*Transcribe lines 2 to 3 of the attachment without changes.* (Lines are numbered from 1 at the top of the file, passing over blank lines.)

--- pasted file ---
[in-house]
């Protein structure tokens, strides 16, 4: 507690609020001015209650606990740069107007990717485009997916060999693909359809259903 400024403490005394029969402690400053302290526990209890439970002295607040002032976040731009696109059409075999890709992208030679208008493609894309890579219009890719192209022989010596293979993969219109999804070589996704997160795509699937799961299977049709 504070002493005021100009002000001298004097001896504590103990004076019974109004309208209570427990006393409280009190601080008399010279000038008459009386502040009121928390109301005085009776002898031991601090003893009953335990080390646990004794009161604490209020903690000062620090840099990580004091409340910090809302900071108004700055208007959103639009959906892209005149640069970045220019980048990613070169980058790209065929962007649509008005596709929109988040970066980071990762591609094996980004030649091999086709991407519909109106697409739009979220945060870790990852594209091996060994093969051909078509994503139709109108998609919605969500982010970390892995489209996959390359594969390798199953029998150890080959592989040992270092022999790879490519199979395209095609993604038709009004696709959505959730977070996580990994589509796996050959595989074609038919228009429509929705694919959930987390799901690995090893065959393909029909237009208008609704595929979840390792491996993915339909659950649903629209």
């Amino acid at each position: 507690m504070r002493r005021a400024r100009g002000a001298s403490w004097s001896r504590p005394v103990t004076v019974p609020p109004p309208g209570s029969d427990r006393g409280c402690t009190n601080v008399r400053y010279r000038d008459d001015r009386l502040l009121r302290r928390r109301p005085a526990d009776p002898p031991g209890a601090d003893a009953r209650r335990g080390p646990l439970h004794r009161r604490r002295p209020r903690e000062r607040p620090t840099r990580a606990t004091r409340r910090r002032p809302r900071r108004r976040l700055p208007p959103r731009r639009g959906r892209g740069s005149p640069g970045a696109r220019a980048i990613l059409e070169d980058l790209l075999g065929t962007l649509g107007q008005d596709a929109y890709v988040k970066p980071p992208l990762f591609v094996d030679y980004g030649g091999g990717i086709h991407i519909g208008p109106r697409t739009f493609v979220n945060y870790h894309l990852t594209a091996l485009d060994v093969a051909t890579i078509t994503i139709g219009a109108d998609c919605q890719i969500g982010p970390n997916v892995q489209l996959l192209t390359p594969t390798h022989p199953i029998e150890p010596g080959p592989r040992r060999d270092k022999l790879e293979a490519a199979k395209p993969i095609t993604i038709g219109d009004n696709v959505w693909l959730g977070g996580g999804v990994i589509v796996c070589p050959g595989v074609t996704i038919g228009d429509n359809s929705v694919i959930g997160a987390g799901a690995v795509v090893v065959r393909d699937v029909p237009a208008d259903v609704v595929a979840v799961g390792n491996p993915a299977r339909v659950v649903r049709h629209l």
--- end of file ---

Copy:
């Protein structure tokens, strides 16, 4: 507690609020001015209650606990740069107007990717485009997916060999693909359809259903 400024403490005394029969402690400053302290526990209890439970002295607040002032976040731009696109059409075999890709992208030679208008493609894309890579219009890719192209022989010596293979993969219109999804070589996704997160795509699937799961299977049709 504070002493005021100009002000001298004097001896504590103990004076019974109004309208209570427990006393409280009190601080008399010279000038008459009386502040009121928390109301005085009776002898031991601090003893009953335990080390646990004794009161604490209020903690000062620090840099990580004091409340910090809302900071108004700055208007959103639009959906892209005149640069970045220019980048990613070169980058790209065929962007649509008005596709929109988040970066980071990762591609094996980004030649091999086709991407519909109106697409739009979220945060870790990852594209091996060994093969051909078509994503139709109108998609919605969500982010970390892995489209996959390359594969390798199953029998150890080959592989040992270092022999790879490519199979395209095609993604038709009004696709959505959730977070996580990994589509796996050959595989074609038919228009429509929705694919959930987390799901690995090893065959393909029909237009208008609704595929979840390792491996993915339909659950649903629209």
């Amino acid at each position: 507690m504070r002493r005021a400024r100009g002000a001298s403490w004097s001896r504590p005394v103990t004076v019974p609020p109004p309208g209570s029969d427990r006393g409280c402690t009190n601080v008399r400053y010279r000038d008459d001015r009386l502040l009121r302290r928390r109301p005085a526990d009776p002898p031991g209890a601090d003893a009953r209650r335990g080390p646990l439970h004794r009161r604490r002295p209020r903690e000062r607040p620090t840099r990580a606990t004091r409340r910090r002032p809302r900071r108004r976040l700055p208007p959103r731009r639009g959906r892209g740069s005149p640069g970045a696109r220019a980048i990613l059409e070169d980058l790209l075999g065929t962007l649509g107007q008005d596709a929109y890709v988040k970066p980071p992208l990762f591609v094996d030679y980004g030649g091999g990717i086709h991407i519909g208008p109106r697409t739009f493609v979220n945060y870790h894309l990852t594209a091996l485009d060994v093969a051909t890579i078509t994503i139709g219009a109108d998609c919605q890719i969500g982010p970390n997916v892995q489209l996959l192209t390359p594969t390798h022989p199953i029998e150890p010596g080959p592989r040992r060999d270092k022999l790879e293979a490519a199979k395209p993969i095609t993604i038709g219109d009004n696709v959505w693909l959730g977070g996580g999804v990994i589509v796996c070589p050959g595989v074609t996704i038919g228009d429509n359809s929705v694919i959930g997160a987390g799901a690995v795509v090893v065959r393909d699937v029909p237009a208008d259903v609704v595929a979840v799961g390792n491996p993915a299977r339909v659950v649903r049709h629209l």